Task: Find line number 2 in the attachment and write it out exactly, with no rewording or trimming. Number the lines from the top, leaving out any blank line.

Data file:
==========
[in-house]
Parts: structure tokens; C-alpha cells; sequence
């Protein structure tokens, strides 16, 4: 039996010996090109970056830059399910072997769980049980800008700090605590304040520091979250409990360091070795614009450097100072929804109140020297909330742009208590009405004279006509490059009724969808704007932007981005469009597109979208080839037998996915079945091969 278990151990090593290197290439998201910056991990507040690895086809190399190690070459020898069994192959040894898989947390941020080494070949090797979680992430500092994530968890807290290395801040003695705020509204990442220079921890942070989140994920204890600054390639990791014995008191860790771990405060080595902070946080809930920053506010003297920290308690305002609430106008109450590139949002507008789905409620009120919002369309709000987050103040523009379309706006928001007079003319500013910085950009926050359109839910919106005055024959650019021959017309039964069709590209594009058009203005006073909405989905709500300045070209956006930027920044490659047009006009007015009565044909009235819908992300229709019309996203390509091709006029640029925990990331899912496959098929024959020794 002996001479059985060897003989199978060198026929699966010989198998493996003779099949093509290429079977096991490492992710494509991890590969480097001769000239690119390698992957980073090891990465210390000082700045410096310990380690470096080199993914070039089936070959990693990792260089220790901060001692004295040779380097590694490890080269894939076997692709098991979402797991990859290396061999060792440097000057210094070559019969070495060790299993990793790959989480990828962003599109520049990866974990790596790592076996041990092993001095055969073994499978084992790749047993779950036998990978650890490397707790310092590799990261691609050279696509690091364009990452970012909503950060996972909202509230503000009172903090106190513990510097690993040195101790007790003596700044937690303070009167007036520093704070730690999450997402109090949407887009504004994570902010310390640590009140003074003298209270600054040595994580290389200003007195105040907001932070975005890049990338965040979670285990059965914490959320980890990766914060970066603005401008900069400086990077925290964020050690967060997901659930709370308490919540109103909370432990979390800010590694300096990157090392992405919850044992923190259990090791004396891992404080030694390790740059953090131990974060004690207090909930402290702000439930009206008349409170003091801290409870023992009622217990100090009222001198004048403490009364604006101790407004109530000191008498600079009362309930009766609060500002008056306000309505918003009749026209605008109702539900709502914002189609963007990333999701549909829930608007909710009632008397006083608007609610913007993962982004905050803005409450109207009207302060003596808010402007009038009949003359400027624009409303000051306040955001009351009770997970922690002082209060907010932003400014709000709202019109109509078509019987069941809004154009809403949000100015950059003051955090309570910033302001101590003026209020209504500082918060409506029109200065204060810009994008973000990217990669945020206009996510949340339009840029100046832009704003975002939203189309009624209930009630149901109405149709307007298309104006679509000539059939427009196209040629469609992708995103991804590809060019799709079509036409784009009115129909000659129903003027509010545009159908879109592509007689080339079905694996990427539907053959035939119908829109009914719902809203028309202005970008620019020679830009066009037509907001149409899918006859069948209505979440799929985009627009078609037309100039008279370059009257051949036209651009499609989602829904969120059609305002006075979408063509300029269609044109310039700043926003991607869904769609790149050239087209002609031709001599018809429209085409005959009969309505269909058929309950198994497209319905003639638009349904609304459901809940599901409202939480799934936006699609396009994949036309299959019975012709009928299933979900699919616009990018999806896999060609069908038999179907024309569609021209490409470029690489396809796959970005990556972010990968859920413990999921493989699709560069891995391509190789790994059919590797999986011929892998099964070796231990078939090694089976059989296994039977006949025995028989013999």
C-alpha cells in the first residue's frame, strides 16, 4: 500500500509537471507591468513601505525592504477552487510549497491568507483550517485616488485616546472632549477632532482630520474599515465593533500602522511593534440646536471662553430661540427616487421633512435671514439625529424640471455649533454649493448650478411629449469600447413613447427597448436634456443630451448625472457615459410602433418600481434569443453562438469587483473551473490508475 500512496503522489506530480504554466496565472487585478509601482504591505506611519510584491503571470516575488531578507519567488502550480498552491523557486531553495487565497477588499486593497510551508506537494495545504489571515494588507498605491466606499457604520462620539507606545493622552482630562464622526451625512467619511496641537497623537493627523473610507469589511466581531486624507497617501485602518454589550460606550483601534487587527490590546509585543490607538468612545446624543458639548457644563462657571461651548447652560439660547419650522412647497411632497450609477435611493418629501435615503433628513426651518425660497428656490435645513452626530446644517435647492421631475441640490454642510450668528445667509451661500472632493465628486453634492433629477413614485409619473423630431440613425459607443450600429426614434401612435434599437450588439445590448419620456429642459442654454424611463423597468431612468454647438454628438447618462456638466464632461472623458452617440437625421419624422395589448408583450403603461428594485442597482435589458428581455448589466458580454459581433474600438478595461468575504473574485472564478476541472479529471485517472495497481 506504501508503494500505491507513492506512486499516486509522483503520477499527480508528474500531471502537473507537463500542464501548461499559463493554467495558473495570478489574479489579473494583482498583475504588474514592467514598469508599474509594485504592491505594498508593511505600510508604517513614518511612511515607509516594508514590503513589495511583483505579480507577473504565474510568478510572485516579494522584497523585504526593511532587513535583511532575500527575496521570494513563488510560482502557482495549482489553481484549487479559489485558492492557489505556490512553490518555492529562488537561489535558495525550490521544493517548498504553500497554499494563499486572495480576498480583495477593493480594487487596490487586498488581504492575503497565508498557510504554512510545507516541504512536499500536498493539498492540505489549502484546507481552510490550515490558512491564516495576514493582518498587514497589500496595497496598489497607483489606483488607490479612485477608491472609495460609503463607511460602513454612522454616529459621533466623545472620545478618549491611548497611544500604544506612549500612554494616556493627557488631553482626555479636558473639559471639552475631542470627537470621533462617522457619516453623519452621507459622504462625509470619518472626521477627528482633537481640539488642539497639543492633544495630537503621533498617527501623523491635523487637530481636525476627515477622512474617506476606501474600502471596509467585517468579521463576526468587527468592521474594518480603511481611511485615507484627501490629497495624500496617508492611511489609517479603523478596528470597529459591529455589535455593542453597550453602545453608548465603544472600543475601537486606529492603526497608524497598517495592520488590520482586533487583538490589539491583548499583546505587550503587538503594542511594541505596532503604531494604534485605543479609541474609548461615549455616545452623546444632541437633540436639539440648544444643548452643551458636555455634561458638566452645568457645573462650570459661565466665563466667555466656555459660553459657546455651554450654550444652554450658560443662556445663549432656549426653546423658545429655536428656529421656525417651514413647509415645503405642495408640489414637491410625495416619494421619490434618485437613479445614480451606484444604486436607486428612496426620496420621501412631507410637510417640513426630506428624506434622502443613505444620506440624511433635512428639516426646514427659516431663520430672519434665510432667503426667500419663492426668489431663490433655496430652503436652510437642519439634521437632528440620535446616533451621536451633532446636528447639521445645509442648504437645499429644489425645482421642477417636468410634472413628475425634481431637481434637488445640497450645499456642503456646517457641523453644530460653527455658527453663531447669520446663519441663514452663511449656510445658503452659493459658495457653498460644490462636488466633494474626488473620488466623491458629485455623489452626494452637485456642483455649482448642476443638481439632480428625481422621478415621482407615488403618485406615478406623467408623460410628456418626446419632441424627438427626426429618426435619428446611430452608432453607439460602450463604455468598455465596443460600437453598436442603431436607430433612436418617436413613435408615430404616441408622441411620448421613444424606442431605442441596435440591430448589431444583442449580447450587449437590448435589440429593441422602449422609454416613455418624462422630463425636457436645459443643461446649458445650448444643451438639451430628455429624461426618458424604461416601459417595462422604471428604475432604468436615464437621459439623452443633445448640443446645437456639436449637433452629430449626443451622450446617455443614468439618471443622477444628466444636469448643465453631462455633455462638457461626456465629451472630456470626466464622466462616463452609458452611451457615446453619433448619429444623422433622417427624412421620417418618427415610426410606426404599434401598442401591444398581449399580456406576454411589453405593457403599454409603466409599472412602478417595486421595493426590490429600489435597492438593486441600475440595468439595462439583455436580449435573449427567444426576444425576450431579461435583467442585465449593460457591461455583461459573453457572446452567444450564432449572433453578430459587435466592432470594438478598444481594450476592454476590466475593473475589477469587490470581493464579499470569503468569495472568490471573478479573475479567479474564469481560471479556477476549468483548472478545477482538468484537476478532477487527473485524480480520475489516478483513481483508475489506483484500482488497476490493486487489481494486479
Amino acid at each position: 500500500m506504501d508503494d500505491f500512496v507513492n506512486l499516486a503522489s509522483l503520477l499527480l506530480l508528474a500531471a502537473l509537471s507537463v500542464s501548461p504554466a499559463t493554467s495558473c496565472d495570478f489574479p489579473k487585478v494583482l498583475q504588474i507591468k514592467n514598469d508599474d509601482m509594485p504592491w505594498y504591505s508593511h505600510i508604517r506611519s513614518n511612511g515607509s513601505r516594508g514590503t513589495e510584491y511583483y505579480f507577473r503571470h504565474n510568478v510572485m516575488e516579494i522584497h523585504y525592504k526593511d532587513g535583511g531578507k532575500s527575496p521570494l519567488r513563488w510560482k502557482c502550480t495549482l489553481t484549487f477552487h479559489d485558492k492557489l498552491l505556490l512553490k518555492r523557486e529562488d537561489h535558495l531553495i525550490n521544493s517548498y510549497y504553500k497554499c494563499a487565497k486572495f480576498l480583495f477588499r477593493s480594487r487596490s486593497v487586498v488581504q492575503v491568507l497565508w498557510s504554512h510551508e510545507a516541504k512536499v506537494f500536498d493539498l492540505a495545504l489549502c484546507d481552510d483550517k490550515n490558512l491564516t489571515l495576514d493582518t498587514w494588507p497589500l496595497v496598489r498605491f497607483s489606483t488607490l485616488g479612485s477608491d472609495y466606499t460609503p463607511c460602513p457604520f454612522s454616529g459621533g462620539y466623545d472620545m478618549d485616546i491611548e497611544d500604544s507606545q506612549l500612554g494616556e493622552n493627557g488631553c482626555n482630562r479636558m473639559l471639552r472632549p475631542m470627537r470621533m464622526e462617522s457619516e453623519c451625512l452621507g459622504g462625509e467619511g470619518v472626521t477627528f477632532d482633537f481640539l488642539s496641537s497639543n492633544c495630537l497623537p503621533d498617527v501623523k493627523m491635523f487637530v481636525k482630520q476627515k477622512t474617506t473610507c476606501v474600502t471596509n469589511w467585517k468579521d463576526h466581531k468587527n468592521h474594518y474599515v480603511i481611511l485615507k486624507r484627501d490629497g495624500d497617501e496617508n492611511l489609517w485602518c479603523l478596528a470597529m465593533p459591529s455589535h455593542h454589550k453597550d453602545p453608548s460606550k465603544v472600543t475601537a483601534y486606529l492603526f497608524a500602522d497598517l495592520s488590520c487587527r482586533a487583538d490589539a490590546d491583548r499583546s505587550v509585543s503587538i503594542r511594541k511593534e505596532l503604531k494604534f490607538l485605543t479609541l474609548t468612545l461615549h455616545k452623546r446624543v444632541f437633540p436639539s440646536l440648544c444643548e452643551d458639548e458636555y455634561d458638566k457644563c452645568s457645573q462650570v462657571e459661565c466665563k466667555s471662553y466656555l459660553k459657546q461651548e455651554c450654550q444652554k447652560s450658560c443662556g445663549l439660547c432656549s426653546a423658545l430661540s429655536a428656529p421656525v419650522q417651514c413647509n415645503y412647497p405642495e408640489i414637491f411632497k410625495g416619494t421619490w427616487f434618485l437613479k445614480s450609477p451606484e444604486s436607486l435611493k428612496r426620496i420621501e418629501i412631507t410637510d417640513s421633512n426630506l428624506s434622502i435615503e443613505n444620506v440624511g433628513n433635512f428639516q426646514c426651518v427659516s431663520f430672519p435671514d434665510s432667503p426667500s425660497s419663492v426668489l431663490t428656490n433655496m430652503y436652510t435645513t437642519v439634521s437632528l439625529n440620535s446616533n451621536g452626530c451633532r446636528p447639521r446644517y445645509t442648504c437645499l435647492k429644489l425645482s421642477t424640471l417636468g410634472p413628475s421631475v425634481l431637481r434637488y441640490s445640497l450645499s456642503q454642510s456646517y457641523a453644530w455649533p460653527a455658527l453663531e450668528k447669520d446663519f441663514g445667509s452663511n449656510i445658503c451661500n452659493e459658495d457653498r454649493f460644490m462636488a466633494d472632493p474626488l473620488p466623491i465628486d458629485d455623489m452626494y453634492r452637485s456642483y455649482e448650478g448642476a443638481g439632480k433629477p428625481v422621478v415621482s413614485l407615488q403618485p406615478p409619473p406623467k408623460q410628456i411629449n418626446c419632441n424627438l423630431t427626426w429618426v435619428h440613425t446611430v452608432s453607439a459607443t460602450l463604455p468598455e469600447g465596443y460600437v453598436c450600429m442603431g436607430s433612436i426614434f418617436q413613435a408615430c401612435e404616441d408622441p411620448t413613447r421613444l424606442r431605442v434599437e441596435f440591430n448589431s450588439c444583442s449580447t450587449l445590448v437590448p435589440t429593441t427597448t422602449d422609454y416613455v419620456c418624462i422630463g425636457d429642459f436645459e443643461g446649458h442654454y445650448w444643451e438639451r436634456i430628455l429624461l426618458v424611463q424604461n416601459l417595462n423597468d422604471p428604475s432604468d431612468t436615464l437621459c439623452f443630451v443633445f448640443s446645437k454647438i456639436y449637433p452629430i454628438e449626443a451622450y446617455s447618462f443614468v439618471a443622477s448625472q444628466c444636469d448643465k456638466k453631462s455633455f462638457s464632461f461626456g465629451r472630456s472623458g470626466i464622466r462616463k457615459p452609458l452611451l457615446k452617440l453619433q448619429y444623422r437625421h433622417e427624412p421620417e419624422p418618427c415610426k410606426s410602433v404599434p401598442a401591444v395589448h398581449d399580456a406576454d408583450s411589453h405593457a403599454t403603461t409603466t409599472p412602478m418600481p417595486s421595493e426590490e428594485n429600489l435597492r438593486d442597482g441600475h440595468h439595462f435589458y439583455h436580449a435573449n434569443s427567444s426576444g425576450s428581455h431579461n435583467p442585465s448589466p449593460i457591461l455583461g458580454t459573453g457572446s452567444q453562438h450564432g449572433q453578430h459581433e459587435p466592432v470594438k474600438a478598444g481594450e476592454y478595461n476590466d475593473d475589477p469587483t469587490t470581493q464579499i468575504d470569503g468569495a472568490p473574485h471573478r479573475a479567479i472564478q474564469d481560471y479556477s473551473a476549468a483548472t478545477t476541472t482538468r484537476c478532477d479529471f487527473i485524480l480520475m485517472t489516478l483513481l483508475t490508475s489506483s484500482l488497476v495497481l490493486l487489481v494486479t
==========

Parts: structure tokens; C-alpha cells; sequence